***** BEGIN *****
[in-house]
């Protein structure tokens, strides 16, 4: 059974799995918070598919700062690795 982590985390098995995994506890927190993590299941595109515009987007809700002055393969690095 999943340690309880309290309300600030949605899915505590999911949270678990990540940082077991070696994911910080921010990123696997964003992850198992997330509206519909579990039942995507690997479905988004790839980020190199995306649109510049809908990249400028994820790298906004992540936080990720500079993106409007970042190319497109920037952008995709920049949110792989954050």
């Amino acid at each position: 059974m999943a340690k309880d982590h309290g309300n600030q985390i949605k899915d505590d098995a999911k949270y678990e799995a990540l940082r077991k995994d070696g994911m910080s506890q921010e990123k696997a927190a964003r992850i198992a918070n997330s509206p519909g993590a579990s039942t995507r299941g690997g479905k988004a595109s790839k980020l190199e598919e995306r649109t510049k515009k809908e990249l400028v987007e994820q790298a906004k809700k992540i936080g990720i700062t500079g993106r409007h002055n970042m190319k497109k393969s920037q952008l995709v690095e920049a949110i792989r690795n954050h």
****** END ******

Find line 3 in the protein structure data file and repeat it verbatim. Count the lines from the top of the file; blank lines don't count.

């Amino acid at each position: 059974m999943a340690k309880d982590h309290g309300n600030q985390i949605k899915d505590d098995a999911k949270y678990e799995a990540l940082r077991k995994d070696g994911m910080s506890q921010e990123k696997a927190a964003r992850i198992a918070n997330s509206p519909g993590a579990s039942t995507r299941g690997g479905k988004a595109s790839k980020l190199e598919e995306r649109t510049k515009k809908e990249l400028v987007e994820q790298a906004k809700k992540i936080g990720i700062t500079g993106r409007h002055n970042m190319k497109k393969s920037q952008l995709v690095e920049a949110i792989r690795n954050h």